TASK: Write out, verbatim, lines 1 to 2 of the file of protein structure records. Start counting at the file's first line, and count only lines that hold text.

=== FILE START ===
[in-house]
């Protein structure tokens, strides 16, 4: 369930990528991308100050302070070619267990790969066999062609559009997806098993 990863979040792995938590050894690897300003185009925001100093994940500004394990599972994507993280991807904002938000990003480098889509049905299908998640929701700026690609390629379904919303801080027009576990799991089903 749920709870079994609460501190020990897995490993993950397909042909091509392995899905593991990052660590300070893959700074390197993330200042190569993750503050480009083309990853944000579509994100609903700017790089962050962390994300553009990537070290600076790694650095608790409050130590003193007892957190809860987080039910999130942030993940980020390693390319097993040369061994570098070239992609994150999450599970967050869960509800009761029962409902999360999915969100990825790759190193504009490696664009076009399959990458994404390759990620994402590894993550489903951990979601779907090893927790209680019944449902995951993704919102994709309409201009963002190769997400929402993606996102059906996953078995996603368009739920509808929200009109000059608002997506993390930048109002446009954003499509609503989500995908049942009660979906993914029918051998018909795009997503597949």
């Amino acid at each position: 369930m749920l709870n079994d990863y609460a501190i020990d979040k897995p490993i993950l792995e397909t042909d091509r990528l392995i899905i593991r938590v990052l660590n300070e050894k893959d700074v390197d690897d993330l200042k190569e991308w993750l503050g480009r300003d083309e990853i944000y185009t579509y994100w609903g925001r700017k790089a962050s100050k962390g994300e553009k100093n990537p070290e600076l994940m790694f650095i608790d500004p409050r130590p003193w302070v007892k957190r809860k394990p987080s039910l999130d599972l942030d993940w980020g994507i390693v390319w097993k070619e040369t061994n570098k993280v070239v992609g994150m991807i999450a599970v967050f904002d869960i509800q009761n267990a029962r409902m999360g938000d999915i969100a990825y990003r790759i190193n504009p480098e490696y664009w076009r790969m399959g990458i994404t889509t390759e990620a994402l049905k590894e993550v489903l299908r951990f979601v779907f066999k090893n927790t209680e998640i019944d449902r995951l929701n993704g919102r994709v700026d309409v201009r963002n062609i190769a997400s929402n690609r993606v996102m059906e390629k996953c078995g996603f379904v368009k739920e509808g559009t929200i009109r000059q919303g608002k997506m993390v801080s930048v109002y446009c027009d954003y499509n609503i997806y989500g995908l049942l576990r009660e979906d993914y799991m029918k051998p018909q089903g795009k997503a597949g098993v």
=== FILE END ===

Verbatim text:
[in-house]
């Protein structure tokens, strides 16, 4: 369930990528991308100050302070070619267990790969066999062609559009997806098993 990863979040792995938590050894690897300003185009925001100093994940500004394990599972994507993280991807904002938000990003480098889509049905299908998640929701700026690609390629379904919303801080027009576990799991089903 749920709870079994609460501190020990897995490993993950397909042909091509392995899905593991990052660590300070893959700074390197993330200042190569993750503050480009083309990853944000579509994100609903700017790089962050962390994300553009990537070290600076790694650095608790409050130590003193007892957190809860987080039910999130942030993940980020390693390319097993040369061994570098070239992609994150999450599970967050869960509800009761029962409902999360999915969100990825790759190193504009490696664009076009399959990458994404390759990620994402590894993550489903951990979601779907090893927790209680019944449902995951993704919102994709309409201009963002190769997400929402993606996102059906996953078995996603368009739920509808929200009109000059608002997506993390930048109002446009954003499509609503989500995908049942009660979906993914029918051998018909795009997503597949």